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Poems from In a Boston Night



They are dismantling the tents in the dusk.

The steel poleframes clanging as they fall

to the ground. We are still sitting on the tarmac

under a few leaves yellowing in the September sun

a folk artist singing, “This land is my land”

and then, “Where have all the flowers gone—gone

for graveyards everyone.” You are not supposed

to cry for strangers, young men who have come back

from the desert draped in red white and blue,

but you do, quietly. The girl with the leashed gray-black

cat—looking, like you, for a pickup—dancing  (is she

drunk?) like the Odissi and Kuchipudi dancers

we just saw, accompanied by the Indian flautist (a doctor),

the Indian veena player (another doctor), the mridangam player

a scientist. For thirty minutes we are artists giving India

to the world for free—and again at MIT in two months.

It is all we have left. You have misnamed our numbers

calling them Arabic Numerals; the windows operating

system, not Bill Gates, an Indian scientist developed.

You have taken our yoga, renaming it in the New York

Times today, Christian Yoga and now Jewish Yoga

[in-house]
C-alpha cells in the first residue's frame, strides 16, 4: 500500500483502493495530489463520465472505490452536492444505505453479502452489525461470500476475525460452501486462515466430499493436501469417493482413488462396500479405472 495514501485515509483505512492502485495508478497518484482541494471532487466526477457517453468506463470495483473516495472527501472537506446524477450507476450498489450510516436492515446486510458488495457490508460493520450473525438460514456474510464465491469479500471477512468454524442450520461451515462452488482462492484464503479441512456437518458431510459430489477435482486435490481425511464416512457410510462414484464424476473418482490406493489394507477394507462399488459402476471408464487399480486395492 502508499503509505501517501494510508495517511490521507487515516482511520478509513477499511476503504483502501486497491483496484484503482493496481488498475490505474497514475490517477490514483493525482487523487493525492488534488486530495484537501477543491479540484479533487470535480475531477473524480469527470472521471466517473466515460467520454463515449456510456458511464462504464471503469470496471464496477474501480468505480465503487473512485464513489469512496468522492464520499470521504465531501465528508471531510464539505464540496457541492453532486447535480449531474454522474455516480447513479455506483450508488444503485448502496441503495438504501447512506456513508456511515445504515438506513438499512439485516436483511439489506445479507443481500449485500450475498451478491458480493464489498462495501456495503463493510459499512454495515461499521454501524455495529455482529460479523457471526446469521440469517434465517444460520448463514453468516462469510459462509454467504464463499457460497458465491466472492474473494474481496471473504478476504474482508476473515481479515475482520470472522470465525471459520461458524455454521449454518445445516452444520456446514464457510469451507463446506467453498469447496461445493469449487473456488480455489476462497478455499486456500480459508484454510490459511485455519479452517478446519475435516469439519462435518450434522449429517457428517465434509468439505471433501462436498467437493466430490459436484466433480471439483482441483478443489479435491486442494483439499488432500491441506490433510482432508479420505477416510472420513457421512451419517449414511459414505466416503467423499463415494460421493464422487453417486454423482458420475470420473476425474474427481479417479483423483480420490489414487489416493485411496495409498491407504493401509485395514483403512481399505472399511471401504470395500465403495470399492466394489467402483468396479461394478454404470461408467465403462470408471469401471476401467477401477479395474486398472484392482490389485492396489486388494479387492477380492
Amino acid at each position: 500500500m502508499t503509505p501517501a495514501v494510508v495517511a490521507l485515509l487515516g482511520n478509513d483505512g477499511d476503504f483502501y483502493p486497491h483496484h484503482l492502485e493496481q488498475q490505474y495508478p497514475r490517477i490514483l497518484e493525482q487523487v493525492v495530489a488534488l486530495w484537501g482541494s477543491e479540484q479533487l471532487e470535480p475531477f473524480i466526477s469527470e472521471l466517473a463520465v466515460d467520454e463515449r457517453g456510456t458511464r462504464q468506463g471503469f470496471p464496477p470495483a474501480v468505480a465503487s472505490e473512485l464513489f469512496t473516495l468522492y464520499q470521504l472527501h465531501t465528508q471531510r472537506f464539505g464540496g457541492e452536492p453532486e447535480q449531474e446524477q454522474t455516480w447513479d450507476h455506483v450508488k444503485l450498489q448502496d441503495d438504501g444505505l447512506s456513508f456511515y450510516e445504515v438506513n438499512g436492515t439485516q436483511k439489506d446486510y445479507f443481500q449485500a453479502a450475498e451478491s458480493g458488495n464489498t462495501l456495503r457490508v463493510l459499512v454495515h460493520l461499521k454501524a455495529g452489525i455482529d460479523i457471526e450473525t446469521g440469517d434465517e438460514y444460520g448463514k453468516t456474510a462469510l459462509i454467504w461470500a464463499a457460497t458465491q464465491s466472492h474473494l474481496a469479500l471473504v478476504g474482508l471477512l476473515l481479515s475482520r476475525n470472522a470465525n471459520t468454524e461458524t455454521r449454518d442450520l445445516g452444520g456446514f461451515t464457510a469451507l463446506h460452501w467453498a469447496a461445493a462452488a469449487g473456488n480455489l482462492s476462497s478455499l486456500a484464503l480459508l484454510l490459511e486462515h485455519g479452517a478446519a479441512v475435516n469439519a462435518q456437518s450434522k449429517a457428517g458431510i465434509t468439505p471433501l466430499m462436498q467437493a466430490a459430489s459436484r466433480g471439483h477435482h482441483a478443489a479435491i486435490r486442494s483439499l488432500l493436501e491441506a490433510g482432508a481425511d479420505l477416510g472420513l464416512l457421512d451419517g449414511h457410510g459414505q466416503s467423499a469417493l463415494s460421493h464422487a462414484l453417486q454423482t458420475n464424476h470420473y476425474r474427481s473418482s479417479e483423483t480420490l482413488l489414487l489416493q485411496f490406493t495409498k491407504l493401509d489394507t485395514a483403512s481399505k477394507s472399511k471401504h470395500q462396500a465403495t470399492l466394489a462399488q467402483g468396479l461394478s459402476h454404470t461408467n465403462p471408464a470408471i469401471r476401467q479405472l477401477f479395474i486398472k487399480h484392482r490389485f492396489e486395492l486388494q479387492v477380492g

right here in Boston we must ask The Master, Iyenger,

what else can we give you Brookline?

What else can we give you World?








Russet on a fleece blanket in a pioneer village

not quite north of Toronto. Brown on a woolen jersey,

on a frayed bedstead on the thighs of Mount Tremblant

earth-orange. The undersides of the last holdouts

are the marks of beard-pummeled cheeks in a southern

heat will tell our friends tomorrow—or tonight— 

why did you not give a little cry, my love, or

raise my chin away with your whisper-finger touch?    






Girl in a blue-striped dress

on an unpaved road: tiny stones

protruding from the gravel

at your brown-shoed feet.

Girl turning against the wind

holding hair in place

the hem of a dress in a breeze

going across the canal—we almost

drowned there—twenty years

or twenty thousand, girl in a blue

striped photograph, left behind, lost.






Lemon-green buds cover the tarmac.

Young maple leaves laugh

in the wind. This is not the way     

to say goodbye; not in the pub

by a cold river, or a coffeehouse

cozy and comforted by a dozen ears

listening for tomorrow. Do not look back

to this piped time; the one who talked

too much, the one whose ears went out

to space, whose hair fell like a flaxen

Kaiteur; I’ve been there, I know

it all, Manhattan’s the world… Or

another head framed by the Charles,

Concord grape eyes; we didn’t make

that reading. Pretend, at least, we’re friends

happy for each other; we will

keep in touch, some separately; we will

become famous; I know no irony—I do

not know “American,” or own a dictionary,

in Georgetown English—eh!—South America

we cuss you to your face. We take everything

personally—even blossoms falling

on your hair. How flows the Demerara,

dear brother, still out to the Atlantic?

Do not say goodbye, until we’re gone.

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